Another thing to note for injection foam is that the old fiberglass in the walls doesn’t need to be removed. If there is cellulose, the installer will try to remove as much of it as possible before injecting the foam. This is done because cellulose won’t compress in the wall cavity the way that fiberglass does, so in some instances, it can act as a barrier in the wall, so the foam doesn’t completely fill it.
Before the spray foam can be applied, all of the old insulation in the space must first be removed. This is because the spray foam needs a clean surface to adhere to.
Another measure the installers take before the spray foam is applied is to prep the area. This means any furniture or other items should be moved out of the area or to the room’s center. The installer will then cover everything in plastic, including the floors and surfaces like countertops or railings. This is done to ensure spray foam doesn’t get on anything.
These are the ways spray foam and injection foam are different, but they are similar in the ways that count the most for your home. Both materials create an air seal that helps you seal your building envelope from the top to the bottom.
This air seal will work to create the home you’ve always wanted -- one that is energy efficient and comfortable.
Now it’s time to go more in-depth about how RetroFoam injection foam insulation is installed in existing walls without the need for a total remodel.
Can foam insulation be installed in existing walls without the need to tear out drywall?
It sure can, and the process is relatively similar, depending on the type of exterior your home has.
Let’s take a look at how RetroFoam injection foam insulation is installed in different home exteriors and even from the inside.
The process to insulate a home with vinyl or aluminum siding is the same.
The RetroFoam installer will remove a row of siding around the entire home.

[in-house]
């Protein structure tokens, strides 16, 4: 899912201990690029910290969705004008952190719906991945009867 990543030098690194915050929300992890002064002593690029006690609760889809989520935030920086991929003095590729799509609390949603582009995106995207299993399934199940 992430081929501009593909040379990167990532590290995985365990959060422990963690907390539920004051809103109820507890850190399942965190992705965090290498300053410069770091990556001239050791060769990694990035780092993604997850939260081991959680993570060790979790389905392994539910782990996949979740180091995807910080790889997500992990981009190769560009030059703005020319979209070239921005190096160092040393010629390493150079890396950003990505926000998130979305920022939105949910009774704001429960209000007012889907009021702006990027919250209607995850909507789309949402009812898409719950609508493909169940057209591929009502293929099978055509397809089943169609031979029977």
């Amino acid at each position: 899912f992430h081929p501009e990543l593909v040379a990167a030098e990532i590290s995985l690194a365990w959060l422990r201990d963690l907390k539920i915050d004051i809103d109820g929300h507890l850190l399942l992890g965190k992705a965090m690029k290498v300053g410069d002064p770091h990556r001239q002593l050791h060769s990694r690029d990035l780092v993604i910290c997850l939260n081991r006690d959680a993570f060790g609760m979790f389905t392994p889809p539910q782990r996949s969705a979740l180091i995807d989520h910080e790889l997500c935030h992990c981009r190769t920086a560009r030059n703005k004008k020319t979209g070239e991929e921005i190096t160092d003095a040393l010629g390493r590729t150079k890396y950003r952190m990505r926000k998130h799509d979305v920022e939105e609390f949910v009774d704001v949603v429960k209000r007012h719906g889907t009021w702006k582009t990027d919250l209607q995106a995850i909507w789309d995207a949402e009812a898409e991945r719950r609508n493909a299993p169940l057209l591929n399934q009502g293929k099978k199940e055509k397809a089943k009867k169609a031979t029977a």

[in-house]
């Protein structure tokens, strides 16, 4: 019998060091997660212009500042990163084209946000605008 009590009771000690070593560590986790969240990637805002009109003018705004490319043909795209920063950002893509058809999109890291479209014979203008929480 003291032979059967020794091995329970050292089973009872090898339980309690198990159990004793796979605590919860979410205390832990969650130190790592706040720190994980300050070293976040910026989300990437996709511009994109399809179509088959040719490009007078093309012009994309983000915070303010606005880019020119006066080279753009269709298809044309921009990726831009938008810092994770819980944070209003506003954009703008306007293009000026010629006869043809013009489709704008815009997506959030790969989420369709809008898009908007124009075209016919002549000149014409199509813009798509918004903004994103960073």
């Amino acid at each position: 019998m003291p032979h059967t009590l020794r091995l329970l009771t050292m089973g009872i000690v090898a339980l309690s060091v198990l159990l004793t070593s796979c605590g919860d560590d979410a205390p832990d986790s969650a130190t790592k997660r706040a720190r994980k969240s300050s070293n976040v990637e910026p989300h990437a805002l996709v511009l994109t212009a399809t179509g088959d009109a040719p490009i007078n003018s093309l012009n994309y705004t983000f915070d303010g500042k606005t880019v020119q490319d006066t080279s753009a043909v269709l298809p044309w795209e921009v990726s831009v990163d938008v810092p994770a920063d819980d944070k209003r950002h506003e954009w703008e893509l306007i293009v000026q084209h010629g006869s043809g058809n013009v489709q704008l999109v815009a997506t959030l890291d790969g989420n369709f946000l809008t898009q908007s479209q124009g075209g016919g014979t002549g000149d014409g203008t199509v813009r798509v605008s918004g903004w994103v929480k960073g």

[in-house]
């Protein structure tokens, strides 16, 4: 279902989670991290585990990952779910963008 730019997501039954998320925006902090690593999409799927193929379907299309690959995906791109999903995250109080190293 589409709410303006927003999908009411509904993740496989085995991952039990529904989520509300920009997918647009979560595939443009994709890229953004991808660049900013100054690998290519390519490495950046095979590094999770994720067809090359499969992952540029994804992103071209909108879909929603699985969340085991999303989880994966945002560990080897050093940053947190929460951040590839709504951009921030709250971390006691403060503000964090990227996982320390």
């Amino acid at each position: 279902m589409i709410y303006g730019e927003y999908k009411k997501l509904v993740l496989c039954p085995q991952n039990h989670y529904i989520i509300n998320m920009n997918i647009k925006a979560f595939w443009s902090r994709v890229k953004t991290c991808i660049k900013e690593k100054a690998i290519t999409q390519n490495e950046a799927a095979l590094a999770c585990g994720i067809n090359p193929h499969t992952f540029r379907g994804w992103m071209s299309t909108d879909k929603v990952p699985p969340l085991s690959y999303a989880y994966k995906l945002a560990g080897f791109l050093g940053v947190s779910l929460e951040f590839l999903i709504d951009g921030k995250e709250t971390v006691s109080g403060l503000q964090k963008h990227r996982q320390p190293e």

Generally, a 2 ½-inch hole is drilled into each of the stud cavities, and the installer checks for any obstructions in the wall. If they find one, another hole is drilled above it.
Next, the foam is injected into each cavity.
The installer will run the injection hose up to the top of the cavity and begin the injection. Once they get to the middle, they run the hose from the bottom up, injecting the foam. This method helps to ensure the cavity is full.
Once the injection process is complete, the holes are plugged, and the siding is replaced.
The process of adding injection foam insulation to the brick exterior is different from other siding materials we work with.
In this installation process, the RetroFoam installer will drill three ⅝-inch holes into the mortar -- one at the top of the cavity, one in the middle, and one at the bottom. This method ensures the foam is injected into each cavity while completely filling it.
Once the foam has been injected, the holes are filled with mortar.
The condition of your wood siding will determine how the installation of the RetroFoam will be done.
If the wood siding is in good condition, it can be removed, and the holes will be drilled into the sheathing underneath. Once the installation is finished, the holes are plugged, and the wood siding is replaced, much like aluminum and vinyl.
If the wood is brittle, there is a chance it could break, so it makes more sense to just drill through it. In this case, 2 ½-inch holes are drilled into the wood siding, and the foam is injected into each cavity.
Once the foam has been injected, the holes are filled with wooden plugs.
The installation process for concrete block walls requires drilling holes into the middle of the wall to access the cores of the blocks.